Have you ever become so enamoured by a subject that you find it consuming you? Every time you leave the house you’re searching for it, thinking about it, and desiring it. No, I’m not talking about my heroin problem; talking about that doesn’t go over very well. This is about my Buenos Aires street art problem.
I first encountered my drug of choice on the streets of Rio de Janeiro. Among the hustle and bustle of Brazil’s second largest city there is what some would call an underbelly, but something I thing should be celebrated and promoted. Every time I left the door of my Santa Teresa apartment I was immediately put in its intoxicating presence.
Fast forward six months. I arrived in Argentina’s bustling capital, Buenos Aires. I had heard before arriving that the Buenos Aires street art street art scene was world class. I was, needless-to-say, ready for my next fix after spending the summer back home in the street art free confines of Calgary, Canada.
The first two months, however, I was living in the squeaky clean, white-washed wealthy neighbourhood of Recoleta. Although street art is very much embraced in Buenos Aires, the upper class here, as in the rest of the world, haven’t quite caught on to the trend yet. This left me thinking that the city may not be as big of a hotspot as I thought.
Then things changed.
First I went to a street art festival, called The Meeting of Styles. It had the city’s best, and some international artists all working on amazing pieces for four days. It included hip-hop groups, break dancing, skateboarding, and everything that goes with the urban art scene. It was a fantastic festival, with some truly ingenious pieces of street art being created.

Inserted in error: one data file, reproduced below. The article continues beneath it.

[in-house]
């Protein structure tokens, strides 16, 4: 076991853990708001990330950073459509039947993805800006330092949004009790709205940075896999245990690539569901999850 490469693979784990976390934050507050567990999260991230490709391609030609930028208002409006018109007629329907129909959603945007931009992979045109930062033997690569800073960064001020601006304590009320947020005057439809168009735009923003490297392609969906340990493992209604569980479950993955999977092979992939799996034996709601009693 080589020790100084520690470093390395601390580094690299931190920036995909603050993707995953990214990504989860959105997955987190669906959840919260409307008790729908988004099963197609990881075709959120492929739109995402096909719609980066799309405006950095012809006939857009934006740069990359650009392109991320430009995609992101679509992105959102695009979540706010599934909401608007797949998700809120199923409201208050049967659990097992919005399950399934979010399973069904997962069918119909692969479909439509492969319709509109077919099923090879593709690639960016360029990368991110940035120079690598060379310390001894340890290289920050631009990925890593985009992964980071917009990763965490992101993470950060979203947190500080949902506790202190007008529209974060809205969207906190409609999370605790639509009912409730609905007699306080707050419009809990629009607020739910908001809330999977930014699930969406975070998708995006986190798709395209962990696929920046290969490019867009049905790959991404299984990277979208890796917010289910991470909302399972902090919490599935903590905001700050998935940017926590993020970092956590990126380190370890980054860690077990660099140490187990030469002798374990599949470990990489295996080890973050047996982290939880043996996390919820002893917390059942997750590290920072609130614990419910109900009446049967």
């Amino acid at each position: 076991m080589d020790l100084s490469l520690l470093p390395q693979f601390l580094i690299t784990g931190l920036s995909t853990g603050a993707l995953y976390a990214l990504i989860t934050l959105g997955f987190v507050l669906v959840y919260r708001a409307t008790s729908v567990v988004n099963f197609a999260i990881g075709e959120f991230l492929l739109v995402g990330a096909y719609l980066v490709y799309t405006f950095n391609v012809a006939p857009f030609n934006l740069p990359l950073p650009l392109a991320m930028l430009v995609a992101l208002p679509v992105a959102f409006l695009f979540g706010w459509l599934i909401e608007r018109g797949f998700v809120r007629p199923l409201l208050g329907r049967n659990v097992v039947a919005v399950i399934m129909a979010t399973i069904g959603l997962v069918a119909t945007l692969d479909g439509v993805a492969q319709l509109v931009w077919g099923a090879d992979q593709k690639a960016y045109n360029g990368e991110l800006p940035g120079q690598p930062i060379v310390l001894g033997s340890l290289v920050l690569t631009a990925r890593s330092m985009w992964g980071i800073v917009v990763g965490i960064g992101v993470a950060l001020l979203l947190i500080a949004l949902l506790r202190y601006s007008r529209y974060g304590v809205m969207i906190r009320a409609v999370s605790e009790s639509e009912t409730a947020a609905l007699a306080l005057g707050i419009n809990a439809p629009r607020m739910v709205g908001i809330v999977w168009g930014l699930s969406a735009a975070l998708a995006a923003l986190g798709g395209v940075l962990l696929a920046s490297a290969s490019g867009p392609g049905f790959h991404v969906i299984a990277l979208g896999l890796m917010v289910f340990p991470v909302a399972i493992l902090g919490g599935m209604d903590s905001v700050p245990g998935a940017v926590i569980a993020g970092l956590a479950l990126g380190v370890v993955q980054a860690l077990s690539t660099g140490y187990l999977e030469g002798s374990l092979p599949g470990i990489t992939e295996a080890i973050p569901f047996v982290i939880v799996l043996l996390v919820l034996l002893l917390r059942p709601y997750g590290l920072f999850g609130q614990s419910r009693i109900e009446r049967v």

After going to the festival, I knew that I needed to go on a “Buenos Aires Street Art Tour” here in order to see some more of the best. This is where I met Matt, the owner, operator, extraordinaire on the BsAs scene. He took me, and a few others on a tour to some of the best sites that were safely accessible in the city (some amazing stuff is produced in less than amazing neighbourhoods.)
Once the tour finished, he invited me to an all women street art festival in one of the “less than amazing” parts of town. I had nothing else going on that afternoon, so why not go to the hood to get my fix? We took the subway, a train, and a f’in crazy taxi (literally the driver was nuts,) to get to the days festivities. Once there Matt was greeted by everyone, and we made our rounds taking a look at the newest creations by these talented ladies.
When most travelers are spending their time looking for tourist sites, restaurants, bars, parks, and museums, I am looking for my next fix. I can’t get enough of street art in Buenos Aires, and thankfully this city keeps bringing it. There’s a festival almost every weekend and there’s internationally renowned artists arriving on a regular basis. The street art scene in Buenos Aires is in the same realm as the heavyweights of New York, London, Berlin, Sao Paolo, Bogota, and Rio. How do I know? I’ve visited, and taken photos in half of those cities – this year. I’m going to keep following my drug to the next fix. Unlike other drugs, however, her beauty keeps getting better.